Sterling surged over 2% percent against the dollar on Tuesday to hit its highest levels since mid-December after British Prime Minister Theresa May surprised markets by calling an early parliamentary election for the 8th June.
Running contrary to the norm on shock election announcements, the pound's steep gains on Tuesday point to hope among investors that the June poll may stabilise domestic UK politics as the country faces its biggest challenges in half a century.
Buffeted initially by speculation over the likely content of Theresa May's surprise statement, sterling bounced by a full cent after the prime minister called a vote for June 8, seeking to strengthen her parliamentary majority and bargaining position in talks on leaving the European Union.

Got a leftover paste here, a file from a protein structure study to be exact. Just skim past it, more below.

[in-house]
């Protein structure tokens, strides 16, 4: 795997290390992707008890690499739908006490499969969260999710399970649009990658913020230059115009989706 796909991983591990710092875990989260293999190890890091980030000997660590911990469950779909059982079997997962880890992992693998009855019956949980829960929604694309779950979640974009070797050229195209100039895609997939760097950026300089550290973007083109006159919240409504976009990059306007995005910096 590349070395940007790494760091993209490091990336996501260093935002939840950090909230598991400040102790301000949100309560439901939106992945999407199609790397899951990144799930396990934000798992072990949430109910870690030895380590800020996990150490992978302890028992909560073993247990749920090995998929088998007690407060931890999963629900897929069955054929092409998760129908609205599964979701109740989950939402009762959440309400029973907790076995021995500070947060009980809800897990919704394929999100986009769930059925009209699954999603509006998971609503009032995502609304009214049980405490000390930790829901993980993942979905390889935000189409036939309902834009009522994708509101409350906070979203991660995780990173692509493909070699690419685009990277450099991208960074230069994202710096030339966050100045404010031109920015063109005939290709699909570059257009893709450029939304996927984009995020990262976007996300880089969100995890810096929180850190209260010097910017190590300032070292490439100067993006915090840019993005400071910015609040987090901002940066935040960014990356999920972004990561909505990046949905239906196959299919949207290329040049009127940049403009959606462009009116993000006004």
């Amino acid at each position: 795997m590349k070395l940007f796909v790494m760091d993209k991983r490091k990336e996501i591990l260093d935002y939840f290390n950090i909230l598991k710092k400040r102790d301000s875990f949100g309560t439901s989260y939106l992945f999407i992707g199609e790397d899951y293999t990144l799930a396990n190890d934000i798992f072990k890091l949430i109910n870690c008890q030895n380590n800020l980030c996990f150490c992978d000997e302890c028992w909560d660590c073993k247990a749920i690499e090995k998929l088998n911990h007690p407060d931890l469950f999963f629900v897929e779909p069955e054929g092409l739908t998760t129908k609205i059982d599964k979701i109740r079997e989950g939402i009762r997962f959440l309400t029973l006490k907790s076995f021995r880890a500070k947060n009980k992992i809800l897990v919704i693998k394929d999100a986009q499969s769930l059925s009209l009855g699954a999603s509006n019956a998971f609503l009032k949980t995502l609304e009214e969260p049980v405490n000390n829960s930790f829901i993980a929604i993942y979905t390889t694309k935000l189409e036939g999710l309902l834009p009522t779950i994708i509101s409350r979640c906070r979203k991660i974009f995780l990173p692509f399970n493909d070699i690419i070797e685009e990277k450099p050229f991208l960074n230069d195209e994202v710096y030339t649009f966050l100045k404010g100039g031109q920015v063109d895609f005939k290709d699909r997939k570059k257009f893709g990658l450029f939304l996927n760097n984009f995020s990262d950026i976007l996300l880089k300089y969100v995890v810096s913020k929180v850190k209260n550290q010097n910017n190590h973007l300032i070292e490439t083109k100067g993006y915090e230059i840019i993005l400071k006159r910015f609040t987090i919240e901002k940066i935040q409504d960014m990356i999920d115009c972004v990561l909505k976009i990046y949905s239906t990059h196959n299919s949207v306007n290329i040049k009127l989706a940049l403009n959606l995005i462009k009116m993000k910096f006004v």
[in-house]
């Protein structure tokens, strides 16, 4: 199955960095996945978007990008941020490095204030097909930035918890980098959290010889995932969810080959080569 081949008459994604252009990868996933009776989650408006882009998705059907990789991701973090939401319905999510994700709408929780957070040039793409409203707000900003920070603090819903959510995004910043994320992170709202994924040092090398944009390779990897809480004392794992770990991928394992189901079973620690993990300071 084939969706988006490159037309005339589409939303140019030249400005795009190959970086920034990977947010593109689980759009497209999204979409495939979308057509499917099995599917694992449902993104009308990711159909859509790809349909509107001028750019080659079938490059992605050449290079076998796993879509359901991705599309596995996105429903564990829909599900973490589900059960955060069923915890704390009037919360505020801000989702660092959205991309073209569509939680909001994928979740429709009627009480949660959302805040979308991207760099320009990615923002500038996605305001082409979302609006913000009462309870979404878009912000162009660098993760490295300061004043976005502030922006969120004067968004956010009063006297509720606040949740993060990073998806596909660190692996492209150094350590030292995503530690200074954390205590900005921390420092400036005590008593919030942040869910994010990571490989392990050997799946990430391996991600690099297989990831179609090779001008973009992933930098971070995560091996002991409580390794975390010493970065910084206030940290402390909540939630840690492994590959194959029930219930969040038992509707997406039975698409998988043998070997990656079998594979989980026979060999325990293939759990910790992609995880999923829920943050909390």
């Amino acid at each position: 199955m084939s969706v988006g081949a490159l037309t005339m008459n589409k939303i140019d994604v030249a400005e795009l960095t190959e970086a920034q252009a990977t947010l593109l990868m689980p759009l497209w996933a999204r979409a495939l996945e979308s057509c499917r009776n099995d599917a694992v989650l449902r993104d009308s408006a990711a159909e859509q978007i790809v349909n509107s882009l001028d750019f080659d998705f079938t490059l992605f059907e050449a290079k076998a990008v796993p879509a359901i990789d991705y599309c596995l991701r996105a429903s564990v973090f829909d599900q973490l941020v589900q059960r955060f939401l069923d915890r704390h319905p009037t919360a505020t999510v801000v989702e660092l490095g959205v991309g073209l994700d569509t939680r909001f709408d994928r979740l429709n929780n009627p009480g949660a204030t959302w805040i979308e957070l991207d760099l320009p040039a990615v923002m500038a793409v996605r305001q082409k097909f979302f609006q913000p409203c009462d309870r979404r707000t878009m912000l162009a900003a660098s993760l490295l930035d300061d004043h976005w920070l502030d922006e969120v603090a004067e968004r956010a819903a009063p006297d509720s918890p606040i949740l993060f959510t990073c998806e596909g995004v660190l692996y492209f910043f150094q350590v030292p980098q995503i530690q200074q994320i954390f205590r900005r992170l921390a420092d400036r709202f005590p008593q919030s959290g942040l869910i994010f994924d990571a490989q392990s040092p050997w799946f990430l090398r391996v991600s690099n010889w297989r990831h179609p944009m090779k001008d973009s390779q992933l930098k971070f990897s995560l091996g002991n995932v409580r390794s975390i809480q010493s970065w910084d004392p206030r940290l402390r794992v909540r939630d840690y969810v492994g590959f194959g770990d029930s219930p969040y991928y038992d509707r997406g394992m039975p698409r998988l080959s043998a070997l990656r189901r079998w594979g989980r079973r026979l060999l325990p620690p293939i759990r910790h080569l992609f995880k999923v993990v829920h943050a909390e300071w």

The dollar dropped to a nearly three-week low against a basket of major currencies on Tuesday, pressured by lower Treasury yields. U.S. Treasury yields fell as nervousness ahead of France’s first round of presidential elections this weekend and ongoing geopolitical tensions boosted demand for safe-haven U.S. debt.
Concerns about North Korea and the French presidential elections also kept a lid on the dollar against the yen - traditionally a haven for capital in times of political and economic stress - which has surged in the past two weeks.
Investors are watching ongoing U.S.-Japan economic talks for signs of the direction U.S. trade policy could take under President Donald Trump, who campaigned on a protectionist platform and has complained of countries artificially weakening their currencies.